Classical music blog, Classical music piano blog, classissima, classissima.com, piano, piano lessons by Face Time, piano lessons by Skype, piano lessons for adults, piano lessons in Berkeley California, piano lessons on the web, piano lessson, piano playing and relaxation, piano playing and the singing tone, youtube.com

When a Virtual Piano Student becomes a Reality!

Screen Shot 2016-02-06 at 8.51.55 AM

Touchdown! Berkeley, California! An Online student landed in the East Bay just as the Carolina Panthers were bracing for a Super-Bowl match-up with the Denver Broncos in Santa Clara.

Sports-crazed fans were headed for a Big, crowded weekend with tailgate parties, packed hotels and traffic jams!

But my traveling, jet-lagged pupil from North Carolina had no interest in following the football event. Weeks in advance, she’d scheduled her LIVE lesson in Berkeley, with an additional request to sit in on one of my local student’s classes.

It was a slam dunk without a hitch as our scheduled doubleheader turned into spontaneous three-way sharing: an off-the-cuff exchange about LIVE lessons as compared to those transmitted Online. (by Skype and Face Time).

Naturally, April had experienced both sides of the lesson-receiving spectrum while Laura possessed a home-based perspective, and I had both.

So the inevitable outcome of our collective conversation was a recorded interchange without a shred of resemblance to the hair-raising mega-produced commercials that run full blast during Super-Bowl breaks.

This is the real deal, uncensored and refreshingly honest.

 

 

arpeggios, arpeggios in 10ths, Classical music blog, piano, piano blog, piano blogging, piano instruction, piano lessons by Face Time, piano lessons by Skype, piano technique

An Adult Piano Student teaches the Teacher

Awakenings alternately occur between teacher and student, especially if they’re collectively open to them. And embracing this sharing spirit, I welcome ideas from pupils about phrasing, technique, etc. since we enjoy a common journey of discovery.

By chance, one student brought a “new” fingering for his assigned D Major arpeggio in 10ths, and it worked so well that I tried it and liked it. Naturally, it wove its way into my recommended repertoire of fingerings and became an ever-flowing gift to other pupils.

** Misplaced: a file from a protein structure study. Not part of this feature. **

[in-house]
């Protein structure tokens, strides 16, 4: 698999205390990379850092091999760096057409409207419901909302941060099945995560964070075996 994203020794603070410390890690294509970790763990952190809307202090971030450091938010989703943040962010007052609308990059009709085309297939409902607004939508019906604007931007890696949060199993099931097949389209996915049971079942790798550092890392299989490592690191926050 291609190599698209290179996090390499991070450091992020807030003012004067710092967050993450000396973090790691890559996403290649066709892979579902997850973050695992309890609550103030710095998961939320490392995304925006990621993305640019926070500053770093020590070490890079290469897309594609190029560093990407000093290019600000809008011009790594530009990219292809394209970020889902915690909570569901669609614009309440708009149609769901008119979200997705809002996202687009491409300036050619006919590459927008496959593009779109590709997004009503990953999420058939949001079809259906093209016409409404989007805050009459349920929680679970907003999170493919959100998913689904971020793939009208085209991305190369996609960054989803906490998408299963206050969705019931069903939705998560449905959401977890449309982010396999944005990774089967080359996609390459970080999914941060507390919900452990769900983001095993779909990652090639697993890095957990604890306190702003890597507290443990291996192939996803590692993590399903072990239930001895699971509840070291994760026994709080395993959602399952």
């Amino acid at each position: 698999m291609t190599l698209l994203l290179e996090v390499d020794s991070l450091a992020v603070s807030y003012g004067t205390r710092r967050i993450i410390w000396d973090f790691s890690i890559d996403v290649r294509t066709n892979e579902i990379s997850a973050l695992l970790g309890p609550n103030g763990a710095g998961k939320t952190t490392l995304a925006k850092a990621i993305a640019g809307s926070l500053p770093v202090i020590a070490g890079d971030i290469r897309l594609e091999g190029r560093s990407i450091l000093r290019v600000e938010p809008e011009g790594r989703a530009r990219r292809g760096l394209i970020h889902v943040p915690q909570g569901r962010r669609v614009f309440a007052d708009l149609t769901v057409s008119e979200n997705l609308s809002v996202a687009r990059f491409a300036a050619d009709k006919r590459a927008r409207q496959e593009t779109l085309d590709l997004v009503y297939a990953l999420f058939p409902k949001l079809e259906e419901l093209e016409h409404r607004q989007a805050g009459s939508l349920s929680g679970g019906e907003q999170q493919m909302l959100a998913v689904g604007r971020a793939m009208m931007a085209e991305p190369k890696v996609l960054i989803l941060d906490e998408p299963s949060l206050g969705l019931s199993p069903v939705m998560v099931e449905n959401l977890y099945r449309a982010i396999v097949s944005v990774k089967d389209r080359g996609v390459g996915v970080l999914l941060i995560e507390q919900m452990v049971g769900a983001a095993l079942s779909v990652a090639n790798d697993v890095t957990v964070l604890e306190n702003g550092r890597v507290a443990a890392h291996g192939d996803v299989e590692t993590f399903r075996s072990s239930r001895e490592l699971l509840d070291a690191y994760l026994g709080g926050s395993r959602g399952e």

In the White, Black, White stream of root position arpeggios  that use LH  5, 3, 2, 1, 3, 2, 1, etc. against RH 1, 2, 3, 1, 2, 3, 1, etc.. in the sequence for example of D  F# A,  D  F# A,  D  F# A, D instead of using the Right Hand fingering as a springboard for tenths, where RH F# A  D  F#  A  D  F# would enlist 2, 3, 1, 2,  3, 1, 2, etc. my student suggested for the same Right Hand sequence  2, 1, 2, 4, 1, 2, 4, 1, 2, 4, etc. which provided an inner symmetry between the hands and a nice RH spill into the last octave without an awkward thumb shift at the peak turnaround. (The “new” fingering explored also applies to A Major and E Major arpeggios in 10ths)

Screen Shot 2015-09-13 at 12.28.22 PM

The video below examines the feasibility of the revised fingering, showing its ease especially in brisk tempo. And where a crescendo to the peak note is needed, the RH 1, 2, 4 spread of fingers in the last octave is particularly defining. Viewing the hands together dimension there are convenient chord blocks in respective hands that if practiced in a parceled way, will aid fluency. And once the sequence plays out in broken chord fashion these symmetries will kick nicely into the speed zone.

adult piano instruction, iPhone, iPhone transmitted piano lesson, New York City, North Carolina, piano addict, piano blog, piano blogging, piano instruction, piano lessons by Face Time, Piano Street, piano teaching, Piano World, Shirley Kirsten, Shirley Smith Kirsten, wordpress, you tube

Piano Lesson from the Big Apple by iPhone!

Screen Shot 2015-06-12 at 7.27.10 AM